SAN FRANCISCO—Well, let’s start with the obvious, a pattern that has been set for a good few years now: There were no M&A deals on the so-called Merger Monday that typically kick-started the J.P. Morgan Healthcare Conference of old.
In terms of M&A, if this pattern continues in the new decade, we should rename it Mundane Monday. There was a pre-JPM deal, namely the $1.1 billion buyout of dermatology biotech Dermira from Eli Lilly, but that wasn’t causing a stir.
A new tradition is to look to Gilead Sciences, one of the first presenters of the week, and what that company might buy with its massive cash pile. You’d be disappointed here, too. CEO Daniel O'Day said in a breakout session that: “The vast majority of our deals are going to be early-stage by nature, where you can collaborate better together.”
But, he added, later-stage pipeline deals are also in the cards, specifically those that “fit into our strategy,” all of which could be small to “transformative” like its Galapagos tie-up. When it comes to cancer, the focus will be on immuno-modulation and cell therapy (such as with its Kite Pharma buy), but not on small molecules or targeted therapies. Overall, O’Day sees bolt-on deals in the small to medium size range when it comes to buyouts.
It was a similar story over at Bristol-Myers Squibb, which got Celgene’s first presenting slot due to the fact that they now own the company. After spending $74 billion to become Squelgene, you might not be surprised to hear it’s not looking for major M&A.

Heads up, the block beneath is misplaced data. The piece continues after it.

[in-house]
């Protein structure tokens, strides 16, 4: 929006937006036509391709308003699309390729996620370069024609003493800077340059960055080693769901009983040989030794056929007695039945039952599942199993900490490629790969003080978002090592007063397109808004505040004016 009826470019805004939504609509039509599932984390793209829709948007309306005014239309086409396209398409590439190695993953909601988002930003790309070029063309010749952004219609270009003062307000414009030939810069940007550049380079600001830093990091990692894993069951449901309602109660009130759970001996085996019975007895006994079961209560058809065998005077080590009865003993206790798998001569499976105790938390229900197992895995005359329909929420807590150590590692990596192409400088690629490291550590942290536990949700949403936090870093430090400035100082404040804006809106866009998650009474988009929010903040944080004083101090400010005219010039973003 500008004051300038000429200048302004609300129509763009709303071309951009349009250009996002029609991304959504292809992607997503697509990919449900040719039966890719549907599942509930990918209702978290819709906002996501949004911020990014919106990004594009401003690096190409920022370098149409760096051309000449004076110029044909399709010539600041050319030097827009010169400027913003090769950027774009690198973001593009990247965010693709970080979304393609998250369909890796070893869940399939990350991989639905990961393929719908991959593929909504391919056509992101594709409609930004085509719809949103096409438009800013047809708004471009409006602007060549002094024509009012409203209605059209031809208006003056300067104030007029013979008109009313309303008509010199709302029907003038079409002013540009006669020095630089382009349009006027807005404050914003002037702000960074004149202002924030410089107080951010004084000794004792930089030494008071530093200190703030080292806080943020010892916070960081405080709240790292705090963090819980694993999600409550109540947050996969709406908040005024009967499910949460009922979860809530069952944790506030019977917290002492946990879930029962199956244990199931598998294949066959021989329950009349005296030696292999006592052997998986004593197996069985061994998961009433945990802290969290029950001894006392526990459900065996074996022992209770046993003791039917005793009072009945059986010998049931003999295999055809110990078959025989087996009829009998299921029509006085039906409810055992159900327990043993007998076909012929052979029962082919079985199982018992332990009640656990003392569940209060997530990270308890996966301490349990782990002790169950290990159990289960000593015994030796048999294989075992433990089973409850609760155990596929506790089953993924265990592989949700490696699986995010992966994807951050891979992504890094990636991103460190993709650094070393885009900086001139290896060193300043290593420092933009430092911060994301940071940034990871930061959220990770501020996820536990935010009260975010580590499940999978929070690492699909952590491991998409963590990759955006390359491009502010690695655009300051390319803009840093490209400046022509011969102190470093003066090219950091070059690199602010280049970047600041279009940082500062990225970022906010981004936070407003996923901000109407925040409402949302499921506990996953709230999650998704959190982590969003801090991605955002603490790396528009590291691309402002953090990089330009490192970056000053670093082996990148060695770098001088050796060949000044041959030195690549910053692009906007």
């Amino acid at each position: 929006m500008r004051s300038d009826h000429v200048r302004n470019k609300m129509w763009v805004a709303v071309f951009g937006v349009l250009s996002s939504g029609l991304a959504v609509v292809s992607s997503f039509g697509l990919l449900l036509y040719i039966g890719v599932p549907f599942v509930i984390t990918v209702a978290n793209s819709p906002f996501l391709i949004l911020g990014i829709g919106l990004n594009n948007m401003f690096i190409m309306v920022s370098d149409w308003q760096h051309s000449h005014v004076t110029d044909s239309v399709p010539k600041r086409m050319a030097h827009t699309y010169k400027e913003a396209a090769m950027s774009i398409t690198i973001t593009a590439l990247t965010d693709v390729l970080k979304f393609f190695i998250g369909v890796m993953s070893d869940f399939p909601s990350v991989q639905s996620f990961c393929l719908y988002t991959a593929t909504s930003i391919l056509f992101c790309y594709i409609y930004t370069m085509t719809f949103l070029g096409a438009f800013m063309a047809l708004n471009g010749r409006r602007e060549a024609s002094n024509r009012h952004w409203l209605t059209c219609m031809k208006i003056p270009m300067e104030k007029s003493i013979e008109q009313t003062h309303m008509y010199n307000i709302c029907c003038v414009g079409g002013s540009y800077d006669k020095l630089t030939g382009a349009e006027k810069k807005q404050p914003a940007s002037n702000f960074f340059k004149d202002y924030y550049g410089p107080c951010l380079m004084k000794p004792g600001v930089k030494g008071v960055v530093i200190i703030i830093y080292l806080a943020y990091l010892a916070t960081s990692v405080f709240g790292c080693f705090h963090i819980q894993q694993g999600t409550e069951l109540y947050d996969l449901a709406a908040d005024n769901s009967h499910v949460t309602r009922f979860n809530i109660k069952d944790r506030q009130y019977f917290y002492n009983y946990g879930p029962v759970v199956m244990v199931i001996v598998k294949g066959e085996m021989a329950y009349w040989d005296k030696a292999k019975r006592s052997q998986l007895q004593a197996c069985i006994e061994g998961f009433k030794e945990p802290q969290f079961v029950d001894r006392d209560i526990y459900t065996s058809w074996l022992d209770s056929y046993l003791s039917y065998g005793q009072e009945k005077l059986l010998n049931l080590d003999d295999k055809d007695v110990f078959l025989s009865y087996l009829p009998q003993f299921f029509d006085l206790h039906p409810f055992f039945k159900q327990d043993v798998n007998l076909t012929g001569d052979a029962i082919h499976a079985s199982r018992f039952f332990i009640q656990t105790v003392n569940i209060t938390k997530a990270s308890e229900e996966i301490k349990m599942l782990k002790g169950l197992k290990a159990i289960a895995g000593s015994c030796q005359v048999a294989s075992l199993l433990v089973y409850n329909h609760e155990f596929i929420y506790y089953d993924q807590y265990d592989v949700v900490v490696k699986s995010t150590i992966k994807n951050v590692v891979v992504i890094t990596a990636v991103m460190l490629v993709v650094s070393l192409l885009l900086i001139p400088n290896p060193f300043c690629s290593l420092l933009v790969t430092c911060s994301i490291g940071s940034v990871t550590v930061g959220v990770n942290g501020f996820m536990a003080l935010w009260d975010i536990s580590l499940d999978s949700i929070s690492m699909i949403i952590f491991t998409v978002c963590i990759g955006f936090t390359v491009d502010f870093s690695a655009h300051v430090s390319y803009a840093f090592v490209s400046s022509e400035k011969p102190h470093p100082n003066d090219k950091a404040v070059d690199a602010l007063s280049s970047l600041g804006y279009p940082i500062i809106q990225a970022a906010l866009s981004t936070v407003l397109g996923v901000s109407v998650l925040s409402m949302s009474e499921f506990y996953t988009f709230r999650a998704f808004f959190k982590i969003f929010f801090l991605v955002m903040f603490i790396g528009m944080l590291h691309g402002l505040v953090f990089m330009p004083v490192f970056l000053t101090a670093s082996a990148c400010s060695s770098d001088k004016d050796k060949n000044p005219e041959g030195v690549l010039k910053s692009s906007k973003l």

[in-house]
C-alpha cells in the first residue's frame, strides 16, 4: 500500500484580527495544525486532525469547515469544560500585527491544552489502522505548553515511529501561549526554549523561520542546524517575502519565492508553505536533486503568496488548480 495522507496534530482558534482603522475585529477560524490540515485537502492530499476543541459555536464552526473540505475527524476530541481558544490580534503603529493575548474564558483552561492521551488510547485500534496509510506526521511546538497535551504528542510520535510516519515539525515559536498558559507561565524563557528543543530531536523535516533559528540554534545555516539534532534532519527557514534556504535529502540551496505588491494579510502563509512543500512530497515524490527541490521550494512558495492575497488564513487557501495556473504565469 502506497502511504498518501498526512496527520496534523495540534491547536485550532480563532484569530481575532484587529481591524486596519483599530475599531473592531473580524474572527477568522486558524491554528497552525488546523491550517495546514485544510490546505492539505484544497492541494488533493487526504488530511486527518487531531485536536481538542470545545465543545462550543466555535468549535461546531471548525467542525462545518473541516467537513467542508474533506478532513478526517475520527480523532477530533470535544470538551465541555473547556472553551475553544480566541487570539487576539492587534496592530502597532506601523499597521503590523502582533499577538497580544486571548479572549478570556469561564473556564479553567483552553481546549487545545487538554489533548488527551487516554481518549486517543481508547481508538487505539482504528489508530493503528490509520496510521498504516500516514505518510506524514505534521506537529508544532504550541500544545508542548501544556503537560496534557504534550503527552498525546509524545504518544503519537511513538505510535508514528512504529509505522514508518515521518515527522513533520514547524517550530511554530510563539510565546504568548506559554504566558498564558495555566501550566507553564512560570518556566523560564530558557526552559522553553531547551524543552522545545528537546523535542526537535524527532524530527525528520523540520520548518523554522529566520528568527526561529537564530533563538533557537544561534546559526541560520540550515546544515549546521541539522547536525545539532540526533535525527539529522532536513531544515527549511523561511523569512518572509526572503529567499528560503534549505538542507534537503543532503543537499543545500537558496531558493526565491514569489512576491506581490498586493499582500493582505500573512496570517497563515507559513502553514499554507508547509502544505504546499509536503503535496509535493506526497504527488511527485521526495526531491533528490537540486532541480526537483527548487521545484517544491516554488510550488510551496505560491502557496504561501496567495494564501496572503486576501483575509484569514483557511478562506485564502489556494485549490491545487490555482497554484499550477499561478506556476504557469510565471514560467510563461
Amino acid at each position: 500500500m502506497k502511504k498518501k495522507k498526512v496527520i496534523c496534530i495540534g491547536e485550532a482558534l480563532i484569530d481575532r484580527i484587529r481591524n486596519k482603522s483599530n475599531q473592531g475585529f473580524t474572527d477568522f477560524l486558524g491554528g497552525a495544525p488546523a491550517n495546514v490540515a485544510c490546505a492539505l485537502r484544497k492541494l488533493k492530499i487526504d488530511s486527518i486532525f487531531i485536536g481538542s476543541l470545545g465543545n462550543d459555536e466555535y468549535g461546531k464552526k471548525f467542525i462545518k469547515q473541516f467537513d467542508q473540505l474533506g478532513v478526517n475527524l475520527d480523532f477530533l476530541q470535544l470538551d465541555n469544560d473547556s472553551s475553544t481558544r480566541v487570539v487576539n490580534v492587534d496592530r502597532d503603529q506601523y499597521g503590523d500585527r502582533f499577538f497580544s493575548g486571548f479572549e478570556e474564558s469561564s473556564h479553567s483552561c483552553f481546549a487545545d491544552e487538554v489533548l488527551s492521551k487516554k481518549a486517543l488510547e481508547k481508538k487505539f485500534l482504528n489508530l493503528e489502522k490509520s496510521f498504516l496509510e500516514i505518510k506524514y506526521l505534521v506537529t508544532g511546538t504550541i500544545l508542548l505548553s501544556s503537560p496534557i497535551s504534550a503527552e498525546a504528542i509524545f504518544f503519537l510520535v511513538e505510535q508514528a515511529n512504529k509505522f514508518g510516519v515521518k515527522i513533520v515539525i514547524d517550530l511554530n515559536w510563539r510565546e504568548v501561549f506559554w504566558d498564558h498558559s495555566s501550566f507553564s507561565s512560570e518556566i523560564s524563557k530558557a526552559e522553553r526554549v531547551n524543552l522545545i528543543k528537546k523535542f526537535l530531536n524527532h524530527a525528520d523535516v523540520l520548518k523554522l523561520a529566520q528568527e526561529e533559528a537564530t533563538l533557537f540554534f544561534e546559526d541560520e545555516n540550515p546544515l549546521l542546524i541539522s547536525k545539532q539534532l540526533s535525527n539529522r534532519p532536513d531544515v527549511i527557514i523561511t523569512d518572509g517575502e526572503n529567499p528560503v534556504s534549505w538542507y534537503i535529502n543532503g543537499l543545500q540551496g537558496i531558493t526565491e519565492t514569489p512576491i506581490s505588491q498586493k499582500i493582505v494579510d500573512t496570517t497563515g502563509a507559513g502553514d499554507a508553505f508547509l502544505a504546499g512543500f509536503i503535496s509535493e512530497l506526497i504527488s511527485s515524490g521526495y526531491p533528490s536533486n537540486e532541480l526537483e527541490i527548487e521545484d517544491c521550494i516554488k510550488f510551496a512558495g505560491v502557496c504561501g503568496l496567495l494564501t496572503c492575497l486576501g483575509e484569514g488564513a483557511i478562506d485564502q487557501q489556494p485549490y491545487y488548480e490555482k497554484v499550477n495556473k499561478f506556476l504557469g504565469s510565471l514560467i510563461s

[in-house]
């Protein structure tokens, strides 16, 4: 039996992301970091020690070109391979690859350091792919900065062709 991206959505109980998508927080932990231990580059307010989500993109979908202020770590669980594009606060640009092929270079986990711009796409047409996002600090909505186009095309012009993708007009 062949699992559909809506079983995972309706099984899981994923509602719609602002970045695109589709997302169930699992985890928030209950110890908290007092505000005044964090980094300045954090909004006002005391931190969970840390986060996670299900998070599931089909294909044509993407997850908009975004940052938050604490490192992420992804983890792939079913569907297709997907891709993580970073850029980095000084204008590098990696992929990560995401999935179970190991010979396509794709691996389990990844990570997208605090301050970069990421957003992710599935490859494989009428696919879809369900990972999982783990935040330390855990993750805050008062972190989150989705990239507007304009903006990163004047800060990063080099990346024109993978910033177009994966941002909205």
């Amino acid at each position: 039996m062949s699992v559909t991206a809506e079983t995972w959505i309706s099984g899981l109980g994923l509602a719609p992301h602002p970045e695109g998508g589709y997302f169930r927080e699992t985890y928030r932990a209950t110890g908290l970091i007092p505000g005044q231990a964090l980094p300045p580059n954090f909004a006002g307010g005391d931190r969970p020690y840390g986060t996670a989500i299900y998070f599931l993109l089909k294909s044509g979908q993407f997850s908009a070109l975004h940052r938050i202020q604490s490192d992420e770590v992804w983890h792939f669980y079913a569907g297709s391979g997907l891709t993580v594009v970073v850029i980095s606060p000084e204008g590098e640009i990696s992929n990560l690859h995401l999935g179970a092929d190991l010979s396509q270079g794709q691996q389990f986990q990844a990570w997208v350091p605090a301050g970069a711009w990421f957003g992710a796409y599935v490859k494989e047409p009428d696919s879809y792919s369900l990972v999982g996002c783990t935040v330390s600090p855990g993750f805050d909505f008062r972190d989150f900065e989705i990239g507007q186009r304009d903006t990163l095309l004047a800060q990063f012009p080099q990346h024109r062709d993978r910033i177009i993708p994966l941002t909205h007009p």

Chairman and CEO Giovanni Caforio, M.D., said this JPM was going to be for “smaller science-based deals,” and again, the focus is on boosting its early-stage pipeline. Medium or larger deals are a few years off as it pays of debt and works through its Celgene integration.
Usually, this time of year you’ll see a lot of startups breaking cover to try to grab attention at JPM, but they typically are met with little fanfare; this year, however, one biotech focused on drug pricing was arguably the biggest thing to happen at the conference so far.
EQRx, an Alexis Borisy biotech, will create “equally good or better drugs” than those available today and sell them for cheaper. And, announcing its launch just before JPM got started on Sunday, it’s raised $200 million to get started.
This generated a lot of chatter on bio-Twitter about just how it could do that and whether it was in a financial position to sell drugs cheaper. As Matthew Herper from Stat put it, only in biotech would this be seen as revolutionary: Making products better and cheaper is what any other business outside life sciences would do. You can check out our interview with Borisy here.